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Partnerships for enhanced engagement in research (PEER) SCIENCE
Cycle 2 (2012 Deadline)

Contribution to drought identification and alert in Northern Tunisia

PI: Zoubeida Kebaili Bargaoui (Ecole Nationale d’Ingénieurs de Tunis)
U.S. Partner: Kelly Caylor (Princeton University)
Project Dates: August 2013 to July 2015

Tunisia is a primarily agricultural country with sub-humid, sub-arid, and arid climate zones. As a result, the country's economy is very sensitive to the impact of droughts, so research on drought alert systems to facilitate drought monitoring, mitigation, and adaptation programs could be very useful. The project aims to contribute to drought identification and alert in Tunisia using water budget modeling, which incorporates satellite information. It will leverage the experimental African Drought Monitor (ADM) system developed by Princeton University researchers in collaboration with UNESCO and installed in Niamey and Nairobi. North Africa is not currently well covered by ADM, so this PEER Science project intends to enhance drought monitoring in the region by using local observations that are currently unavailable to ADM. Actual prediction of the water balance terms is one point of departure in ADM. The Princeton researchers are using a variable infiltration capacity (VIC) land surface model as the computational basis for the water balance representation in ADM and for land surface temperature modeling. Climate and soil data including from remote sensing sources are used as model inputs to compute soil moisture content and resulting water stress indicators.

The Tunisian research team, on the other hand, has developed a water balance model in recent years using ground-based local precipitation, air temperature, and soil data for runoff and evapotranspiration prediction. In the first phase of the project, the Tunisian model will be compared with ADM/VIC results to reconstitute a historic period of observation using runoff data (1960- 2010). The next element of the project is to assess the quality of satellite estimates and reanalysis data (rainfall in particular) that feed the VIC model by comparing them with ground estimations (historic reconstitution). In addition, the ENIT team has developed an application using ground observations and water balance modeling to assess drought indices, some of which have already been implemented in ADM. However, the drought index based on soil moisture percentiles adopted by ADM is not included in the Tunisian applications so far. An assessment of the drought indices and evaluation of their quality and ability to identify well-known past drought periods will also be carried out as part of the PEER project. Data will be shared through a web-based interface that will be developed as part of the existing ADM web interface in order to display the results of the North Tunisia Drought Monitor. Users will be able to access maps of model outputs (mainly precipitation, evapotranspiration, surface runoff, and soil moisture) and to spatially averaged drought indicators. Overall, the project should help to facilitate drought mitigation and adaptation efforts.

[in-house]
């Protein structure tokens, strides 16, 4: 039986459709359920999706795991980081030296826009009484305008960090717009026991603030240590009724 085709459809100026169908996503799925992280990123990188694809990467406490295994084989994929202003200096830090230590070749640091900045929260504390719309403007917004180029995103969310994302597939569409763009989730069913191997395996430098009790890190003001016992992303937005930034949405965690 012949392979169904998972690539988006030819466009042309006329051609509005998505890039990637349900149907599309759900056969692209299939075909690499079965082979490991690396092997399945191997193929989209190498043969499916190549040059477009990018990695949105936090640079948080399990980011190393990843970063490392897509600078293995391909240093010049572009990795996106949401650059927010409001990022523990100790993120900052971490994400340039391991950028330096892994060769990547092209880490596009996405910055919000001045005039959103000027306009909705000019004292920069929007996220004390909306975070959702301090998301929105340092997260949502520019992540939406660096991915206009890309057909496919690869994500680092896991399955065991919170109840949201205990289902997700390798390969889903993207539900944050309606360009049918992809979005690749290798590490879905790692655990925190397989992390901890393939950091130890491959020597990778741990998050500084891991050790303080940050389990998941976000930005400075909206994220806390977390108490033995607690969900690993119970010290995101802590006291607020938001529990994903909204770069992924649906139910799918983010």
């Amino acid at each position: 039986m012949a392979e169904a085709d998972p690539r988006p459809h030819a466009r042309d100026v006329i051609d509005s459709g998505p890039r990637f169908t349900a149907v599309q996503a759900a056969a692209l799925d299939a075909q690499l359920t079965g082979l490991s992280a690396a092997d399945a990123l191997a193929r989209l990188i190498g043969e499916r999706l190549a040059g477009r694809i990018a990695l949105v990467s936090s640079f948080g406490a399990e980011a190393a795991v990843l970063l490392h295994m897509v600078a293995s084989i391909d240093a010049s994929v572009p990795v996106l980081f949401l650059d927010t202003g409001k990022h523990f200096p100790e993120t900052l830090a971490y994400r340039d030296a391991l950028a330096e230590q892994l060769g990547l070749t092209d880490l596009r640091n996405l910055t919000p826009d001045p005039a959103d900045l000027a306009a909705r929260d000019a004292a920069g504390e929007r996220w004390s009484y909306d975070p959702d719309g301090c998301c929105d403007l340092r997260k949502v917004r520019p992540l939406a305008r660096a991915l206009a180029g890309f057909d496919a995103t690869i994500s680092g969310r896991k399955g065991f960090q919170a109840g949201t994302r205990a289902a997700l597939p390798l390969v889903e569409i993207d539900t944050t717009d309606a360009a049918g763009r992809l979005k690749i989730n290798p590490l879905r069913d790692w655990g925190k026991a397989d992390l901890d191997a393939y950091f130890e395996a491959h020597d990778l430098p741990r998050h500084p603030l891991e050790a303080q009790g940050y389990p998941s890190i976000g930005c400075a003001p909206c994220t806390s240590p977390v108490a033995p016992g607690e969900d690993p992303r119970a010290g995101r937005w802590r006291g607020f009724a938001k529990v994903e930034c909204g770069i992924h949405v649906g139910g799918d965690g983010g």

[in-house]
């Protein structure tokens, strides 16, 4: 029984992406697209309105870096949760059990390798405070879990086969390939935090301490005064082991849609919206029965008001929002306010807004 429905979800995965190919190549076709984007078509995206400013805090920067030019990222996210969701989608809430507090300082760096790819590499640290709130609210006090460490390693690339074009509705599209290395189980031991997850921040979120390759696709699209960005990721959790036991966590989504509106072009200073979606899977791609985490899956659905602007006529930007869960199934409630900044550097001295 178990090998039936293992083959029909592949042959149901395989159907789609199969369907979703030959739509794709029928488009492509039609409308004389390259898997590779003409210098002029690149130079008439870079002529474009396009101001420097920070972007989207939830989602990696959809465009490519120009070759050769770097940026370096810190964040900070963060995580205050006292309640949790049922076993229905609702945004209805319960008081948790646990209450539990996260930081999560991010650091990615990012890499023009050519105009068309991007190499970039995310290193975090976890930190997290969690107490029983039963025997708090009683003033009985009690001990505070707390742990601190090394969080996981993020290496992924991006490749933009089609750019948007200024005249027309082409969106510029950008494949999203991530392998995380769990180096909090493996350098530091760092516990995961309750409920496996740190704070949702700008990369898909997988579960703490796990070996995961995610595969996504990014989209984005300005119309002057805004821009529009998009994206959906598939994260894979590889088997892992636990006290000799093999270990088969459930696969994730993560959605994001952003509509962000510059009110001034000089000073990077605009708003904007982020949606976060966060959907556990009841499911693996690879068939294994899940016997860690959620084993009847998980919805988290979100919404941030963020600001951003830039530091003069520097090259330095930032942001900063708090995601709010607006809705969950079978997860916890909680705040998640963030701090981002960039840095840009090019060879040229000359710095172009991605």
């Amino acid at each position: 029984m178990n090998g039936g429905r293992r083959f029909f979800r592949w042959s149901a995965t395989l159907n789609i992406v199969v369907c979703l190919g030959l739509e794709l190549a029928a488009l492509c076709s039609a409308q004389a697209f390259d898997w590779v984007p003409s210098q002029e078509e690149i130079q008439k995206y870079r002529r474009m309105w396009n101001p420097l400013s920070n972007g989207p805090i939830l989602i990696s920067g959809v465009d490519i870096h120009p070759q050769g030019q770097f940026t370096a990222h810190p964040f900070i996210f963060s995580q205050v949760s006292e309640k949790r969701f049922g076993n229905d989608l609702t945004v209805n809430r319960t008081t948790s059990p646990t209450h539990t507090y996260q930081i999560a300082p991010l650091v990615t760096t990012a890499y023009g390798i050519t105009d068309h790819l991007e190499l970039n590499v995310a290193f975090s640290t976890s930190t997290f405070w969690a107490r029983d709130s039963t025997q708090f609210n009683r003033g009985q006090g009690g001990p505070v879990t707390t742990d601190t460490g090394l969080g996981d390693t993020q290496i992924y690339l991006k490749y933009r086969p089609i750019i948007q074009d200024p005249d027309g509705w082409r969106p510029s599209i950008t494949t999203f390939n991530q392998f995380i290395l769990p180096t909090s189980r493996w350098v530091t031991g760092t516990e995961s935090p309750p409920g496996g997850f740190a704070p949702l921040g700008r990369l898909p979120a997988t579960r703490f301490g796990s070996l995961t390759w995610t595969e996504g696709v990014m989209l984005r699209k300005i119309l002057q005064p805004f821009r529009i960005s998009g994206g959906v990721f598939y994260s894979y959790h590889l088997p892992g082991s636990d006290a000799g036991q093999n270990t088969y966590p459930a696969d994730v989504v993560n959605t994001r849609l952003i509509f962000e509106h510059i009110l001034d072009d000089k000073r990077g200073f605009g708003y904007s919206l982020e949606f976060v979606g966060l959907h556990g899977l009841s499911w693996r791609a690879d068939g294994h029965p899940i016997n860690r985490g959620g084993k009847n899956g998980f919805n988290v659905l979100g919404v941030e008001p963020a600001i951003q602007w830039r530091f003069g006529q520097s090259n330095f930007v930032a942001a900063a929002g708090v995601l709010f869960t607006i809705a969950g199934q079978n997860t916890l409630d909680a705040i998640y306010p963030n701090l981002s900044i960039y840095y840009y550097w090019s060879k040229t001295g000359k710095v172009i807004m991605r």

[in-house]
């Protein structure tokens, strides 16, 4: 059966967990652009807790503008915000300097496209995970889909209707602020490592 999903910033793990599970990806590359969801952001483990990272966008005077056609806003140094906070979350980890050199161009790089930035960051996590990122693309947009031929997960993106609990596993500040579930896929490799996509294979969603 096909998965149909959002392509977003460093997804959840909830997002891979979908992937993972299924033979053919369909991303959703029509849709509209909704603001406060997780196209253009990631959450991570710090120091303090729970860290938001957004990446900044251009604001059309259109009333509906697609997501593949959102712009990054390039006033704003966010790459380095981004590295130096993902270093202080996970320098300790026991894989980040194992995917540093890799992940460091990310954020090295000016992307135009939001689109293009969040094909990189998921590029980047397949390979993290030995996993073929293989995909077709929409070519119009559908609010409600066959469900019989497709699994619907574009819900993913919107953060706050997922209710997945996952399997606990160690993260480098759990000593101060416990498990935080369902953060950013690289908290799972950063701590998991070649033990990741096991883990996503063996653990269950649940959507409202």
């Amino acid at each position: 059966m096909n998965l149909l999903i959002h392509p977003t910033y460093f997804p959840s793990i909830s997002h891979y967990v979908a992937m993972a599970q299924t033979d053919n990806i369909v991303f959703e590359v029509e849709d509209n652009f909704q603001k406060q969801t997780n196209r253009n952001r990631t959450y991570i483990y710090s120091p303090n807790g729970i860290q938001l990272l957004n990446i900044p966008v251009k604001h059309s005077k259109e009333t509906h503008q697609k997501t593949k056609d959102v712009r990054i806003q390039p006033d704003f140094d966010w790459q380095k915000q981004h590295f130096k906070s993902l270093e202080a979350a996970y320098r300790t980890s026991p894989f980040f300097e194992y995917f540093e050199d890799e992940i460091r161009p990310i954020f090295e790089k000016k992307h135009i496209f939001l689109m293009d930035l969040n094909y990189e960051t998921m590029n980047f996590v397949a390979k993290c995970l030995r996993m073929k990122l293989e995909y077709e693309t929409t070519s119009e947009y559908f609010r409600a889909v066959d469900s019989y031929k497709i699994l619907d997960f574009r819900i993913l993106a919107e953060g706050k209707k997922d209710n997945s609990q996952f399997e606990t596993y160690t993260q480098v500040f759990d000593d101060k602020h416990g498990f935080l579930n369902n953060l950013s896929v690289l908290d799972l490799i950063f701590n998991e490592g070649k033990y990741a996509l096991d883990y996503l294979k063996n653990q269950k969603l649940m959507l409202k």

Summary of Recent Activities
In October 2013, Dr. Bargaoui was invited to two conferences at the Agricultural-Hydrological-Meteorological (AGRHYMET) Center in Niamey, Niger. At the first conference, the Princeton Global Collaborative Research Network Workshop on Climate Change, Water and Food Security in sub-Saharan Africa, Dr. Bargaoui gave a presentation entitled “Perspectives/challenges on current and future water and food security issues in Africa—a Tunisian perspective.” At the subsequent World Water Day 2013 conference organized by UNESCO-PHI, Dr. Bargaoui spoke on drought management in Tunisia. The conferences provided an excellent forum for discussions between the PEER research team and AGRHYMET personnel. Meanwhile, Dr. Bargaoui has helped the Princeton research group to post an Arabic version of the African Flood and Drought Monitor website: <>. Databases needed to run the drought monitor were prepared, and the hydrological services branch of the Tunisian Ministry of Agriculture has agreed to provide watershed characteristics, rainfall network, and satellite data.
In the future, plans are under way for exchange visits between Tunis and Princeton. Three Tunisian project participants are scheduled to visit Princeton University from March 5-14, 2014. A team from Princeton will also be visiting Tunis El Manar University in June or July 2014. It is expected that U.S. partner Kelly Caylor and one other person will travel to Tunisia to install sensors in the field, run quality checks on the computer system, and supervise the first model runs.

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